New election places in lieu of the ones so discontinued may be selected and fixed as now provided by law, but in no case no such place shall have been fixed by the court of quarter Kesaions of the proper county at least sixty days prior to the time of the first election to which said resolution shall apply, then It shall be the duty of the county commissioners to at once apply to said court or a law judge thereof for the lnxing of a suitable place, whereupon the court or law Judge shall designate and tlx such place other than a public school-house, as it shall deem proper for the purpose, and the commissioners shall make all necessary provisions for hold-ins the elections at the place designated ns now required by law." Mr. Smith of Bedford has the bill providing for tan distribution of the common school appropriation. This measure has caused a hole lot of scrapping, and until it was amended the cities received the worst of it. It now reads as follows, and l.i Considered a fairer bill: "That on and afpr June first Anno Pofriiui. one thousand hundred and nii.ty-slx, one-third of the money annually for common schools by thi.4 comryon wealth shall be distributed on the basis of the number of paid teach-rs: regularly employed for the full annual term of the district, not including substitute teachers or teachers employed to fill v.iclancies which may occur during the school year, for which the appropriation waj made as shown in the last annual report of the superintendent of the var Ion counties, cities and boroughs of this eotmmon wealth.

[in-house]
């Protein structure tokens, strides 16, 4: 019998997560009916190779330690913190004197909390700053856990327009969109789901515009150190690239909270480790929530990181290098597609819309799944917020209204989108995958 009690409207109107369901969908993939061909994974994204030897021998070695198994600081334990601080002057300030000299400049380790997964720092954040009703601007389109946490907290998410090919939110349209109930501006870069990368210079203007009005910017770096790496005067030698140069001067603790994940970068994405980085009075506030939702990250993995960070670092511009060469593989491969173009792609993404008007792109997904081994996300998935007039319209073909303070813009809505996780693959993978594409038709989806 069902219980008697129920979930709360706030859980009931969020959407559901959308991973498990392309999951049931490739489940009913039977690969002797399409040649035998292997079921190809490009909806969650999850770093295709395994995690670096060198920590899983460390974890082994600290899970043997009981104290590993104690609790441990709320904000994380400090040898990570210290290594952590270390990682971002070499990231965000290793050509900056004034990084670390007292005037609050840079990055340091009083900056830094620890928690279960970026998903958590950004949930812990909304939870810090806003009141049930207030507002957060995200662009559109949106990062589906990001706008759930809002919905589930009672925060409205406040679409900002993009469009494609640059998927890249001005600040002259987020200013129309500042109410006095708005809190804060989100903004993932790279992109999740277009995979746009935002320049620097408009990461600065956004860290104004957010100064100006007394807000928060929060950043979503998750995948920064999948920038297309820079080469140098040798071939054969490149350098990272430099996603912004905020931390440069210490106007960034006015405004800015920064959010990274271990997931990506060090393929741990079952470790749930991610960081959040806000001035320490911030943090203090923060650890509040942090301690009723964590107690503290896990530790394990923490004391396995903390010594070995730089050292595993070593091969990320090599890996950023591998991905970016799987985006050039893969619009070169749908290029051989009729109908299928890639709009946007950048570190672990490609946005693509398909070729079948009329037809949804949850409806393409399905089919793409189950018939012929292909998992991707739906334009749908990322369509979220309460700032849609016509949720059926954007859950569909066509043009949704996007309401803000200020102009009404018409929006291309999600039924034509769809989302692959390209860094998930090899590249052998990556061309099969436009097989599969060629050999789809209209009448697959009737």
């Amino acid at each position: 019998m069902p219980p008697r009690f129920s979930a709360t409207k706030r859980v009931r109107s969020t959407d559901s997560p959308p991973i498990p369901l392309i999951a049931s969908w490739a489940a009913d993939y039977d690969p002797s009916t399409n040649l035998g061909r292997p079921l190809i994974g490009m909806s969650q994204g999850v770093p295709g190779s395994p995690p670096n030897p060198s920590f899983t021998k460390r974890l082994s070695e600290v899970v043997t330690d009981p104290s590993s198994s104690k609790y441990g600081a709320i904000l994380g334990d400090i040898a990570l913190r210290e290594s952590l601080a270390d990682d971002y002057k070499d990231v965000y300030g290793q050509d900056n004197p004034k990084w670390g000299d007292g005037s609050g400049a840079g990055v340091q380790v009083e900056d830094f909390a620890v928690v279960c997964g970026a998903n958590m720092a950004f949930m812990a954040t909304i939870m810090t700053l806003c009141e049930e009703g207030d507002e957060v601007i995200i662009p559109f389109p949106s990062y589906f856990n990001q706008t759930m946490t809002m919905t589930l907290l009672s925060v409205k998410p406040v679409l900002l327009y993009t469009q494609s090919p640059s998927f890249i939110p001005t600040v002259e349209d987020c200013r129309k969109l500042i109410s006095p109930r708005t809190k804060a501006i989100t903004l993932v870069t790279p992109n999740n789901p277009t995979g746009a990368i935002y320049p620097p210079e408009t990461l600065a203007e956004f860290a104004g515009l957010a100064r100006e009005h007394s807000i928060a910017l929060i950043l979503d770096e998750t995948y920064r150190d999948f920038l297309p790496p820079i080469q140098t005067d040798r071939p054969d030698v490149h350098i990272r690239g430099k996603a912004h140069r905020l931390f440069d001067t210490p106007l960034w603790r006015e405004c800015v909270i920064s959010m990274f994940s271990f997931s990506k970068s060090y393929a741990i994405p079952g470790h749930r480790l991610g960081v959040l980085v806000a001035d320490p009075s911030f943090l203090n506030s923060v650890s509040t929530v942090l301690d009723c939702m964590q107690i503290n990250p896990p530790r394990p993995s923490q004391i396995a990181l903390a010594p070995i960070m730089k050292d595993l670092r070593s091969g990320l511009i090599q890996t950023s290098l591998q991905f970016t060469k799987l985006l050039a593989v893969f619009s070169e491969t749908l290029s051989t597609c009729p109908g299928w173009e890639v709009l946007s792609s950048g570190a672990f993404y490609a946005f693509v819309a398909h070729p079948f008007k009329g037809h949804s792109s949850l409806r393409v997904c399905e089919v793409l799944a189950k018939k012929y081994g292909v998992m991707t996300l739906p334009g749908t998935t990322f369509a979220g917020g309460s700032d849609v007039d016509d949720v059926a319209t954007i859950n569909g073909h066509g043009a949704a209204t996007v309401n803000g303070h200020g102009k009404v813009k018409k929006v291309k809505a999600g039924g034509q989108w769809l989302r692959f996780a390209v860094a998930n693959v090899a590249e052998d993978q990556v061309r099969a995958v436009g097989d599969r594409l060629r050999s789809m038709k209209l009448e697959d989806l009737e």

Section 2. That the other two-thirds of thel monev so appropriated shall be dUtri buffed on the basis of the number of tax- at'tes as returned by tne last triennial as Jlfr. James Hammond of Westmoreland bail) a permanent certificate bill which is locked upon as a soxl thing, and has great possibilities of becoming a law. Mr. Ha ta li lid's bill Is Indorsed by the leading edu cnVrs of the state, und it id hoped it will cuifti a great Injustice done to the better tclchTs of the state.

nd.T the present system of procuring a perlinanent certificate it Is quite easy for an body to- the paper. At the county lr.jlitutes a committee or nve on perma neilr certiorates is appointed. The persons I are to be examined are always friends of ihe committee, and In many cases have se jired c( pies of ttie questions to be ex-ami icd upon before tho examination takes plate. It Is claimed that if ti applicants do not iss a crwiitable examination the P-'lers ur in many cased "doctored" up I ji they are sent to the superintendent oil pchiie instruction at Marnsburfc 11 rv)oc1y knows how thee certificates obtained now, and directors do look upon them with mii' li tavor. ir.

Hammond's bill provides that the pclmanent fertlpcale examinations will be untler the supervision or the superintend ert of public Instruction. This official will apto'nt committee consisting of the stoned county and city auperin tiVlentH of a county, and two other men whli cumot be residents of the corlutv. In cases where there are no city sui j'rintendenis the committees wilt have oii-i member less. The superintendent of pu liic instruction will furnish the com- mil'ees vith the lists of questions to be us.ll. MMnbers of the committees will be pa At foe their actual expenses in holding tii examinati ns.

I CHRISTY. state sinins. It- of Intercut from erl-Excliimtren. he wii fcr preceding the ice flood of we hel'eve. was the same year that a veiing in wintered here, con- tr si tv i'i ng of amongst others an elephant.

camels' totie of which died from hav. Its lower jaw broken off by the ele- r. mi-l 1, a zebra, a "ilick lear, a hyena and ietal monkeys. The hole caravan was run fu in b. iu tnat had erected by one James Finks as a .1 1...

0.1 Ca cf iiirtc.iiiio on corner tho alley where George U. Brown's le row stands. The night the elephant on the rampage and injured the carnel also killed one of the monkeys, broke of the building and took a stroll itli'h tt.A Itnr ar anH go he th ioAii or wnat tkiiown a.i "Vourig Bailer." xt is mi Wl 1 ne never sioppeu leiicea. but lust i. v.